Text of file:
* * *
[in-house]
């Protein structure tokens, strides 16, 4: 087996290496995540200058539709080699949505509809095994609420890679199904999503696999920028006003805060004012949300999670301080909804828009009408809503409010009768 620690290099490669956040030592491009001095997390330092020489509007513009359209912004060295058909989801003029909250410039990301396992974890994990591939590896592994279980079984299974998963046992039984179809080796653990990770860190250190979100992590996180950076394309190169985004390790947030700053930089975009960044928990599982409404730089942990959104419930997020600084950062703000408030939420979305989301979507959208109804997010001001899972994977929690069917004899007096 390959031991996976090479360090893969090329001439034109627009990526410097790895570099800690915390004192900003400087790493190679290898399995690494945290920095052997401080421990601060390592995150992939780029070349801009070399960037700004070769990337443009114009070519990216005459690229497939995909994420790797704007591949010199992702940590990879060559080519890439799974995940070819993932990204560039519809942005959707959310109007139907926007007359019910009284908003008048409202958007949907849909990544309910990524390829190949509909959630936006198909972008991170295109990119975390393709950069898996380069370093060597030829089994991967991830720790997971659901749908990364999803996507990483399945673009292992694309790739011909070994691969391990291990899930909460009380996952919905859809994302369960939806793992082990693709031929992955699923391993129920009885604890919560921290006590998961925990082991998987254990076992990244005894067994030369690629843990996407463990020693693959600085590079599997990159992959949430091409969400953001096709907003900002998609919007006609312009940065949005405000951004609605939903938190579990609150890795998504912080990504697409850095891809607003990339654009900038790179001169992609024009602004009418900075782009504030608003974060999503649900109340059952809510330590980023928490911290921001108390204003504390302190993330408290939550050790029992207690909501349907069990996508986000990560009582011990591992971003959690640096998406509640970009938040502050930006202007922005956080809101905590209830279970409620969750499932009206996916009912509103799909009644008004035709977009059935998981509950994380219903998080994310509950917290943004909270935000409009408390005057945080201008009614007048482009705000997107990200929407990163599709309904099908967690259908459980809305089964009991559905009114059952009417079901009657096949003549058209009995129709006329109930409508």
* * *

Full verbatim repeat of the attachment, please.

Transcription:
[in-house]
């Protein structure tokens, strides 16, 4: 087996290496995540200058539709080699949505509809095994609420890679199904999503696999920028006003805060004012949300999670301080909804828009009408809503409010009768 620690290099490669956040030592491009001095997390330092020489509007513009359209912004060295058909989801003029909250410039990301396992974890994990591939590896592994279980079984299974998963046992039984179809080796653990990770860190250190979100992590996180950076394309190169985004390790947030700053930089975009960044928990599982409404730089942990959104419930997020600084950062703000408030939420979305989301979507959208109804997010001001899972994977929690069917004899007096 390959031991996976090479360090893969090329001439034109627009990526410097790895570099800690915390004192900003400087790493190679290898399995690494945290920095052997401080421990601060390592995150992939780029070349801009070399960037700004070769990337443009114009070519990216005459690229497939995909994420790797704007591949010199992702940590990879060559080519890439799974995940070819993932990204560039519809942005959707959310109007139907926007007359019910009284908003008048409202958007949907849909990544309910990524390829190949509909959630936006198909972008991170295109990119975390393709950069898996380069370093060597030829089994991967991830720790997971659901749908990364999803996507990483399945673009292992694309790739011909070994691969391990291990899930909460009380996952919905859809994302369960939806793992082990693709031929992955699923391993129920009885604890919560921290006590998961925990082991998987254990076992990244005894067994030369690629843990996407463990020693693959600085590079599997990159992959949430091409969400953001096709907003900002998609919007006609312009940065949005405000951004609605939903938190579990609150890795998504912080990504697409850095891809607003990339654009900038790179001169992609024009602004009418900075782009504030608003974060999503649900109340059952809510330590980023928490911290921001108390204003504390302190993330408290939550050790029992207690909501349907069990996508986000990560009582011990591992971003959690640096998406509640970009938040502050930006202007922005956080809101905590209830279970409620969750499932009206996916009912509103799909009644008004035709977009059935998981509950994380219903998080994310509950917290943004909270935000409009408390005057945080201008009614007048482009705000997107990200929407990163599709309904099908967690259908459980809305089964009991559905009114059952009417079901009657096949003549058209009995129709006329109930409508």